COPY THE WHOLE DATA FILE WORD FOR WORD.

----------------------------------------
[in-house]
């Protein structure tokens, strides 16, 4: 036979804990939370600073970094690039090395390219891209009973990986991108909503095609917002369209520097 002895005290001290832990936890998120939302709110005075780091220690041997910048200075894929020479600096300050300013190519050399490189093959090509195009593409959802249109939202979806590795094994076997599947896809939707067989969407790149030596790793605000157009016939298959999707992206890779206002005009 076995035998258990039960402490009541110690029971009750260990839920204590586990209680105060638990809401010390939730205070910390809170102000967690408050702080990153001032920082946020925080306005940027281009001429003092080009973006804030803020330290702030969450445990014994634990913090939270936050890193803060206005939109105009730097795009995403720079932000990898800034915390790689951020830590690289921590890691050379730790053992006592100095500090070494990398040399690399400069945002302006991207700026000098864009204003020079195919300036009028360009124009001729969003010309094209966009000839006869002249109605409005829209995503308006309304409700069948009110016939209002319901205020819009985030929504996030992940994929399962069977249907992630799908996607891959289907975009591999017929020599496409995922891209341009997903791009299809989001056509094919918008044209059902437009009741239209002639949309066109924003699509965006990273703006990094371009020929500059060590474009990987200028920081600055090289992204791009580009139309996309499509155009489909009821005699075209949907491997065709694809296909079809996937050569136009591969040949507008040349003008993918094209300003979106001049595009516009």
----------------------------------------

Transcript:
[in-house]
């Protein structure tokens, strides 16, 4: 036979804990939370600073970094690039090395390219891209009973990986991108909503095609917002369209520097 002895005290001290832990936890998120939302709110005075780091220690041997910048200075894929020479600096300050300013190519050399490189093959090509195009593409959802249109939202979806590795094994076997599947896809939707067989969407790149030596790793605000157009016939298959999707992206890779206002005009 076995035998258990039960402490009541110690029971009750260990839920204590586990209680105060638990809401010390939730205070910390809170102000967690408050702080990153001032920082946020925080306005940027281009001429003092080009973006804030803020330290702030969450445990014994634990913090939270936050890193803060206005939109105009730097795009995403720079932000990898800034915390790689951020830590690289921590890691050379730790053992006592100095500090070494990398040399690399400069945002302006991207700026000098864009204003020079195919300036009028360009124009001729969003010309094209966009000839006869002249109605409005829209995503308006309304409700069948009110016939209002319901205020819009985030929504996030992940994929399962069977249907992630799908996607891959289907975009591999017929020599496409995922891209341009997903791009299809989001056509094919918008044209059902437009009741239209002639949309066109924003699509965006990273703006990094371009020929500059060590474009990987200028920081600055090289992204791009580009139309996309499509155009489909009821005699075209949907491997065709694809296909079809996937050569136009591969040949507008040349003008993918094209300003979106001049595009516009």